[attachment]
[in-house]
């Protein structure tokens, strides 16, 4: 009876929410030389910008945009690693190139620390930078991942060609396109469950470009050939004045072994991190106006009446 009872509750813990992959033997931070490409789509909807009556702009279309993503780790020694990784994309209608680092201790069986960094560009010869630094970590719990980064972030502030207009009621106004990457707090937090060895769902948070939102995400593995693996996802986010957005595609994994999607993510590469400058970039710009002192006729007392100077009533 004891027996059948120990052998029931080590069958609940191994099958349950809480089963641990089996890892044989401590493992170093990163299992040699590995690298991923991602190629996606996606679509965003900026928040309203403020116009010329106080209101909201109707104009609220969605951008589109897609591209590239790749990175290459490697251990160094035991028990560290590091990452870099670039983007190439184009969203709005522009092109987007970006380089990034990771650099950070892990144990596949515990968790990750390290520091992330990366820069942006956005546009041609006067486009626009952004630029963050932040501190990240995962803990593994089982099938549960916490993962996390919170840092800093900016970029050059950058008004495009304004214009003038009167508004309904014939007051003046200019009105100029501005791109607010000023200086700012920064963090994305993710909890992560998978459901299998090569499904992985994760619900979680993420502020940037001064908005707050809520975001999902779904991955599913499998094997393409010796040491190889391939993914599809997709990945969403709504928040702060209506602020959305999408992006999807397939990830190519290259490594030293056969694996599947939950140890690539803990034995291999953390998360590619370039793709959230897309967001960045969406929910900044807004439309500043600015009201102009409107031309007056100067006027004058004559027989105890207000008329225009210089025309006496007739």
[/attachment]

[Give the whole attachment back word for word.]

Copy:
[in-house]
């Protein structure tokens, strides 16, 4: 009876929410030389910008945009690693190139620390930078991942060609396109469950470009050939004045072994991190106006009446 009872509750813990992959033997931070490409789509909807009556702009279309993503780790020694990784994309209608680092201790069986960094560009010869630094970590719990980064972030502030207009009621106004990457707090937090060895769902948070939102995400593995693996996802986010957005595609994994999607993510590469400058970039710009002192006729007392100077009533 004891027996059948120990052998029931080590069958609940191994099958349950809480089963641990089996890892044989401590493992170093990163299992040699590995690298991923991602190629996606996606679509965003900026928040309203403020116009010329106080209101909201109707104009609220969605951008589109897609591209590239790749990175290459490697251990160094035991028990560290590091990452870099670039983007190439184009969203709005522009092109987007970006380089990034990771650099950070892990144990596949515990968790990750390290520091992330990366820069942006956005546009041609006067486009626009952004630029963050932040501190990240995962803990593994089982099938549960916490993962996390919170840092800093900016970029050059950058008004495009304004214009003038009167508004309904014939007051003046200019009105100029501005791109607010000023200086700012920064963090994305993710909890992560998978459901299998090569499904992985994760619900979680993420502020940037001064908005707050809520975001999902779904991955599913499998094997393409010796040491190889391939993914599809997709990945969403709504928040702060209506602020959305999408992006999807397939990830190519290259490594030293056969694996599947939950140890690539803990034995291999953390998360590619370039793709959230897309967001960045969406929910900044807004439309500043600015009201102009409107031309007056100067006027004058004559027989105890207000008329225009210089025309006496007739």